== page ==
Happy to announce our research has been short-listed in the STEM Project of the Year category for the THE Awards (Times Higher Education). Engineering a halt to the ‘superbug’ highlights our research on relationships among environmental pollution, inadequate sanitation, and antibiotic resistance around world. Impact story is described here. Winner announcement on 26 November 2020.
These articles comment on the just-published Technical Brief on antimicrobial resistance from the World Health Organization; Food and Agriculture Organization; and World Organization for Animal Health. The brief provides recommendations on the implementation of water, sanitation, and hygiene (WASH), and wastewater management as strategy for preventing infections and reduce the spread of antimicrobial resistance around the world. David was a contributing author on the Brief.
Conference attendees were able to watch all platform and
poster presentations on demand with the opportunity to ask their questions to
the presenters in a chat box. Each session had a live Zoom Q&A to allow for
more in depth discussions between presenters and conference attendees.
Even though that Amelie missed the networking opportunities while enjoying a pint of Guinness after a long conference day, she was impressed by the well organised virtual conference experience and the opportunity to easily watch relevant presentations (rather than having to run switching rooms between parallel sessions). The photo below shows the virtual conference “entry hall”.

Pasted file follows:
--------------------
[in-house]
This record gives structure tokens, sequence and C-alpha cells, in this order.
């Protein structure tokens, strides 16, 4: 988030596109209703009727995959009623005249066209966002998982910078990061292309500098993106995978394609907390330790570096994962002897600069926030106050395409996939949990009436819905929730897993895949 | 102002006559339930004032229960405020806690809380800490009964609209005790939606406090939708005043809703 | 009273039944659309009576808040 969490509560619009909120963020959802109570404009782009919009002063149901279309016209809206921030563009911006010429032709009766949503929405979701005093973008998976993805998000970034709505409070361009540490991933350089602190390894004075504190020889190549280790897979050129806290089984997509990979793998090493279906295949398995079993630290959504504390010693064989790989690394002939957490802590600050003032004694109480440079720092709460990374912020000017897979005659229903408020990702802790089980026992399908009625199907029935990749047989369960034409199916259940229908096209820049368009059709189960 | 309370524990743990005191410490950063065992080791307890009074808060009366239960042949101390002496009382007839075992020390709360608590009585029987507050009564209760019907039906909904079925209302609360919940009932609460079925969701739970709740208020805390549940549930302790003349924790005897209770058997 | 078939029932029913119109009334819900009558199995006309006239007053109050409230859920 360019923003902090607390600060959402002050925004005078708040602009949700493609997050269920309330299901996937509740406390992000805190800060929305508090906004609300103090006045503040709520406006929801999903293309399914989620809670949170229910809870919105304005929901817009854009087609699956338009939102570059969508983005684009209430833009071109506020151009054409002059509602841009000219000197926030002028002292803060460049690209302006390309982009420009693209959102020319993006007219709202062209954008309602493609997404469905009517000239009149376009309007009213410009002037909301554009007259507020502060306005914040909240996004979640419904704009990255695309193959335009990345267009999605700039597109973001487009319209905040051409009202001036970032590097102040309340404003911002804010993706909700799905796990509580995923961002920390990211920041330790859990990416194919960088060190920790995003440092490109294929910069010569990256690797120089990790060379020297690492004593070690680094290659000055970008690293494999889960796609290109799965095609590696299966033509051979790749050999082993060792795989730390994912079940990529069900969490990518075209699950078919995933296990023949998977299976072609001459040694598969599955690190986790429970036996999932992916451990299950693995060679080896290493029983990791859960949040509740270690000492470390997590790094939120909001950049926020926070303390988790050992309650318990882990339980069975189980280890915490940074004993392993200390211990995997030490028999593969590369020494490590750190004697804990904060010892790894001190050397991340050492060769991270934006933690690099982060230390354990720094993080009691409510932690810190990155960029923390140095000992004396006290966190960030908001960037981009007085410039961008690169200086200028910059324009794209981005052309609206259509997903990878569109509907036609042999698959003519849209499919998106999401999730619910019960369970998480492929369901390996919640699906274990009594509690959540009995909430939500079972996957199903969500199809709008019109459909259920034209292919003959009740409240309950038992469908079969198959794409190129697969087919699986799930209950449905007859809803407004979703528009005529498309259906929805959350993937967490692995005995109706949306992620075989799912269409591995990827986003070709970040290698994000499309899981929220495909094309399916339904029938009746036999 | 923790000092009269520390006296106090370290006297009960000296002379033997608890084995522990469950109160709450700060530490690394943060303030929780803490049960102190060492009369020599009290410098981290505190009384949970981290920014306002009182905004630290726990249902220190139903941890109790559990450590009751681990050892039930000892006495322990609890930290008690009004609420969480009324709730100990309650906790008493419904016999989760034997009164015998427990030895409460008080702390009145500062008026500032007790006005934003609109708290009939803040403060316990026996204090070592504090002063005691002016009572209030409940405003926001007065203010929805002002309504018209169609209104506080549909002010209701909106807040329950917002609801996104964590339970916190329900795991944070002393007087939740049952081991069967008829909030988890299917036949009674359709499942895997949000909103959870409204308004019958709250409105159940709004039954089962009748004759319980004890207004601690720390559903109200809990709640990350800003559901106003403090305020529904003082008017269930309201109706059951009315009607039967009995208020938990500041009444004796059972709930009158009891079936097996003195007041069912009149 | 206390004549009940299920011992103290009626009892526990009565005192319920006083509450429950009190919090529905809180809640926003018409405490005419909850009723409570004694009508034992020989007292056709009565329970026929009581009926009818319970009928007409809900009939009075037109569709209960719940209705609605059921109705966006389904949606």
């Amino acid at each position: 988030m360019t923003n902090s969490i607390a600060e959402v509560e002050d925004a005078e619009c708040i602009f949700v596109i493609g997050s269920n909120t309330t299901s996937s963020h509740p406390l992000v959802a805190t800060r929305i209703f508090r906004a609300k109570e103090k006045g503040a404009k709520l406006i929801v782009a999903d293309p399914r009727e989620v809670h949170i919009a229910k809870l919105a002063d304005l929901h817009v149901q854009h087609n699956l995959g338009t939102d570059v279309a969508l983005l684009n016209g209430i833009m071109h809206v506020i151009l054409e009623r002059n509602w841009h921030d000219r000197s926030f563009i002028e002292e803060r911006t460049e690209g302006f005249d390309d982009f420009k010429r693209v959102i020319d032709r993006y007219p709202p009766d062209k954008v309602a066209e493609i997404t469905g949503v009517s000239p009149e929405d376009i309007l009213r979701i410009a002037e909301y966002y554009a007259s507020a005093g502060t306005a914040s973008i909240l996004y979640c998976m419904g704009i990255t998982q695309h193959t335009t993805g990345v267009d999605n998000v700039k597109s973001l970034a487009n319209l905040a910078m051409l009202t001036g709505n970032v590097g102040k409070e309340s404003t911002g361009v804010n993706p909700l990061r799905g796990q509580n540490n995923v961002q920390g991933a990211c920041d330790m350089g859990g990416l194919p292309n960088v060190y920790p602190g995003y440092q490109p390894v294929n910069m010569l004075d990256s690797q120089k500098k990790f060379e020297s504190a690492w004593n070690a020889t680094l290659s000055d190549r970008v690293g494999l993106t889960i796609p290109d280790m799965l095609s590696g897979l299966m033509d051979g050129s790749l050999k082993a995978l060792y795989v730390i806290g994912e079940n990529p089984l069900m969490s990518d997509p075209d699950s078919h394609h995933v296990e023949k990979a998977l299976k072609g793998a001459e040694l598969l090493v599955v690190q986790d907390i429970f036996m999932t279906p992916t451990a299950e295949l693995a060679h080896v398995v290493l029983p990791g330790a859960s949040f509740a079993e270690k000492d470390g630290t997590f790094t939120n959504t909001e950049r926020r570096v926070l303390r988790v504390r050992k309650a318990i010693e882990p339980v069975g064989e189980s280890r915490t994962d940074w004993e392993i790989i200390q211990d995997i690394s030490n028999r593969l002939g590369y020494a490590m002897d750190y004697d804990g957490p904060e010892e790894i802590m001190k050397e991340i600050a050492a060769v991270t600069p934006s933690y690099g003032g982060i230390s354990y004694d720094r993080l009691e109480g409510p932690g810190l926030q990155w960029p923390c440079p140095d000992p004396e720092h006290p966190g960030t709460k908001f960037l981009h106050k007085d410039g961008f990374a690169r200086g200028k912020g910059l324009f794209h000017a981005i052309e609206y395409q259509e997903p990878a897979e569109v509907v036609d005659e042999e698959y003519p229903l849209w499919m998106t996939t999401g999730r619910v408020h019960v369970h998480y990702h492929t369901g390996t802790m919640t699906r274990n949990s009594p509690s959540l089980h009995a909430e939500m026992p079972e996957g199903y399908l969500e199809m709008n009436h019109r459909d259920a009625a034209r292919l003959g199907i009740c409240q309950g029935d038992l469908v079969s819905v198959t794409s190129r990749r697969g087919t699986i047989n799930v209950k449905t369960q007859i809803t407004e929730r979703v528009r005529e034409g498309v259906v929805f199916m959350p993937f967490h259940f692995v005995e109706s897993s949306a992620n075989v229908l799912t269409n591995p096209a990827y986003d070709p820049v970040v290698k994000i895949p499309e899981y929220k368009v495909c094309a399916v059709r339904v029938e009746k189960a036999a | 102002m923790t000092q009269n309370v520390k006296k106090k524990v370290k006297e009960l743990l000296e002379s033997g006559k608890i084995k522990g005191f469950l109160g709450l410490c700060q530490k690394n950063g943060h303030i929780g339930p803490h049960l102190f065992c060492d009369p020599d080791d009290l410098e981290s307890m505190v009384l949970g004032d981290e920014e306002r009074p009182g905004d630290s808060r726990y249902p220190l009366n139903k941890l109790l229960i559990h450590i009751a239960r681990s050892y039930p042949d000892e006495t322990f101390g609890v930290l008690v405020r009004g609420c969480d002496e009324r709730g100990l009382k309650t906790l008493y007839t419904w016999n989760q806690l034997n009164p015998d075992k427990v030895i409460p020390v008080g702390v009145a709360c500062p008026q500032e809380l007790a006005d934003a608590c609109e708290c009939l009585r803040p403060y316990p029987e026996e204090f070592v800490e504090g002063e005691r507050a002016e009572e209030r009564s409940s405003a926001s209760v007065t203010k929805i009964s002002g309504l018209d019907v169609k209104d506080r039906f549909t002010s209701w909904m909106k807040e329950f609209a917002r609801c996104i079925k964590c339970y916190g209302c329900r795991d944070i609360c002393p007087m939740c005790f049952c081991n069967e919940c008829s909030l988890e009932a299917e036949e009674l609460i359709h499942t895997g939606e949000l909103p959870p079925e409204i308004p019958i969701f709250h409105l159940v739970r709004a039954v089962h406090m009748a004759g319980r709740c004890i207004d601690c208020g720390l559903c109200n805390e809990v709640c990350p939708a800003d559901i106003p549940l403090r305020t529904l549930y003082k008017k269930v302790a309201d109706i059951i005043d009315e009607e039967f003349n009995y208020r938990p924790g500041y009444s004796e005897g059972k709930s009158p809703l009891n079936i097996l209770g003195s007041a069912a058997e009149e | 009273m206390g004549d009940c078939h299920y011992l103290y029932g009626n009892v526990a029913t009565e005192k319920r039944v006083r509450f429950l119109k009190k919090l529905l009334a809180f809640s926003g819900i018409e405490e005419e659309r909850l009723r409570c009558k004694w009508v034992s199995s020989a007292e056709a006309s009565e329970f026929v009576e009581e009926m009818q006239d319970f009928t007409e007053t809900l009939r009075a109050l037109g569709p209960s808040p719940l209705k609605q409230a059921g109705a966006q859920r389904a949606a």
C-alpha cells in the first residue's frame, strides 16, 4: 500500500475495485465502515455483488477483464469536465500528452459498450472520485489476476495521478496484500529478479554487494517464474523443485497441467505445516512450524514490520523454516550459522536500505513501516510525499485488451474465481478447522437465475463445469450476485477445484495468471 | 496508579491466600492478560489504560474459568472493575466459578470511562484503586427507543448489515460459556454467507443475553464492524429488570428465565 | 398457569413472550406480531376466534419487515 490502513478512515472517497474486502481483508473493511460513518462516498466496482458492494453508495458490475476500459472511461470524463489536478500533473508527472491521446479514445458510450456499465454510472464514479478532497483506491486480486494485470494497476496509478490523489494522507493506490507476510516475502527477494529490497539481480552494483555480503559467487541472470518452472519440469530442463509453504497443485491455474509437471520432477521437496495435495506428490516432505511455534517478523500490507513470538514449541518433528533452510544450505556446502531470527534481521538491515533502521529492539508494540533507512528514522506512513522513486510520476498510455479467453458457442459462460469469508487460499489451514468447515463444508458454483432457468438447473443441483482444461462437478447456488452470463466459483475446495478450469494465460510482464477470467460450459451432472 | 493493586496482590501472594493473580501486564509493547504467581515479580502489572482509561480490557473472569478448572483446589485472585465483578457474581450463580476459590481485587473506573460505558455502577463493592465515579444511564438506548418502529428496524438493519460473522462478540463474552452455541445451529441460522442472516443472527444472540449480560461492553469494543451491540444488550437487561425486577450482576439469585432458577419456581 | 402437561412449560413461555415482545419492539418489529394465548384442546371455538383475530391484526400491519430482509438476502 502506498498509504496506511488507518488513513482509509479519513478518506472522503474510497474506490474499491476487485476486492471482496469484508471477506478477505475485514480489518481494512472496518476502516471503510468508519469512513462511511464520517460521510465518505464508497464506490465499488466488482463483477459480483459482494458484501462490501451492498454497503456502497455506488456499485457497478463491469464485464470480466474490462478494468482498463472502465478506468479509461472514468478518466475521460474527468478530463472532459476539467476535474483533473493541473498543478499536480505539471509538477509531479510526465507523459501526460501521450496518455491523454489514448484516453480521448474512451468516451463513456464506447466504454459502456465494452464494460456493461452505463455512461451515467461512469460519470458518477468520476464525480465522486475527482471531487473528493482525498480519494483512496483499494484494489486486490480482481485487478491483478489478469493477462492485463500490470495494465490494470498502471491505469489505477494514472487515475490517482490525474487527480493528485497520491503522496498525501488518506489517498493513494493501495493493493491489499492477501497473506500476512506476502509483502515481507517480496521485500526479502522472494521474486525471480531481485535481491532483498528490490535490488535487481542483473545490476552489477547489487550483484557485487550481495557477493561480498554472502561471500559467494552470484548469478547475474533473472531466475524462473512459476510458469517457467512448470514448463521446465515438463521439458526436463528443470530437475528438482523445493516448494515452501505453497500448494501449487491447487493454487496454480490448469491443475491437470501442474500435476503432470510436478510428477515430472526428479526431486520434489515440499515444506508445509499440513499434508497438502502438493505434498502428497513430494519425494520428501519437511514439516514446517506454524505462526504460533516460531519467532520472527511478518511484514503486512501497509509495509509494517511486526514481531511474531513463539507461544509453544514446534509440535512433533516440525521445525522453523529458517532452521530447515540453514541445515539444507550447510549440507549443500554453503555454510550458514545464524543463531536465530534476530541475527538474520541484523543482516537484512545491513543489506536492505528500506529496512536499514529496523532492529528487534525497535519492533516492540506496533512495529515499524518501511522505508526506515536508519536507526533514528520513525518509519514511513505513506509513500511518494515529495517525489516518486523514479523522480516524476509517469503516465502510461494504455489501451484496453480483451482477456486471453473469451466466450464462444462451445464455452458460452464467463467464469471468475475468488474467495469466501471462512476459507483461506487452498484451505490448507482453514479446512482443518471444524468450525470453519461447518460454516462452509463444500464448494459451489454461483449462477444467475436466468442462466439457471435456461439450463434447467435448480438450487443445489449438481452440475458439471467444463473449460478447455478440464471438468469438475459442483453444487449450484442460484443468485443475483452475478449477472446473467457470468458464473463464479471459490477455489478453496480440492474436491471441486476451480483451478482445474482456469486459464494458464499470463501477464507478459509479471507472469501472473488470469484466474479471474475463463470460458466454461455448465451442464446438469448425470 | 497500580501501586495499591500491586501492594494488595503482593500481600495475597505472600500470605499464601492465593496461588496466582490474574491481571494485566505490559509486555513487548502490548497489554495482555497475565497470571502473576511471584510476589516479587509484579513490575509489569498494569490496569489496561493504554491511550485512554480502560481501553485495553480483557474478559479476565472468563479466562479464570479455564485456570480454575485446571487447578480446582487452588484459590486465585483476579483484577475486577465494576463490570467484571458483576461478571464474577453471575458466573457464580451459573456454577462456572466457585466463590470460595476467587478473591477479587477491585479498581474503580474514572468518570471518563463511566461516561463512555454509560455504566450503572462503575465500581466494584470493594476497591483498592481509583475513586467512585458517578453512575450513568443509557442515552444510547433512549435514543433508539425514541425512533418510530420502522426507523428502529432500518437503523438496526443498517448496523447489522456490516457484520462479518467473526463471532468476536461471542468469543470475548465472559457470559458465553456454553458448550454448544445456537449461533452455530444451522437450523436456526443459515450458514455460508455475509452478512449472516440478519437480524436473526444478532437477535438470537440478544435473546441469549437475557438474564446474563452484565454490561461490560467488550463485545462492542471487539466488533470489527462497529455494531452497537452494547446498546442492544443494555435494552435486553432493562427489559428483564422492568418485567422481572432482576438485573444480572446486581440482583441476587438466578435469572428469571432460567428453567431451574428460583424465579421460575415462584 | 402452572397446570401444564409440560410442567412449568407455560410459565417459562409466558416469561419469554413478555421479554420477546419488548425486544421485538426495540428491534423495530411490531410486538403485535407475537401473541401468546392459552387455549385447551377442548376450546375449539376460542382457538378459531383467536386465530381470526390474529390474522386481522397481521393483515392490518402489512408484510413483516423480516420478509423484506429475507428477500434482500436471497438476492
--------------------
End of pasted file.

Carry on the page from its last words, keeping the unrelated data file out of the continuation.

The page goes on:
Amelie gave two pre-recorded platform presentations at SETAC, one on her PhD project talking about “Monitoring and modelling antibiotic resistance in a Southeast Asian river catchment” and the other one on a previous research project on “Multi-laboratory validation of a new marine biodegradation test for persistence screening”.
The GrahAM Research Group focus primarily on work surrounding antimicrobial resistance (AMR), taking a collaborative and multidisciplinary approach to global health and well-being. The team of researchers, led by Newcastle University Prof David W Graham, utilises a holistic ‘One Health Approach’, and contributes to several of the UN’s Sustainable Development Goals (SDGs).
Our research provides guidance to various international organisations, including the World Health Organisation, and bridges sustainable development, engineering, health, and sociotechnical mitigation options for reducing global AMR.
The main topics we explore are
the transmission, fate and impact of antibiotic resistance genes in the environment resulting from human activity;
energy minimization in water, wastewater and solid waste management systems;
the microbiology and ecology of greenhouse gas suppression and production in geochemical settings, especially in Polar regions; and
water and environmental quality in the developing and emerging world.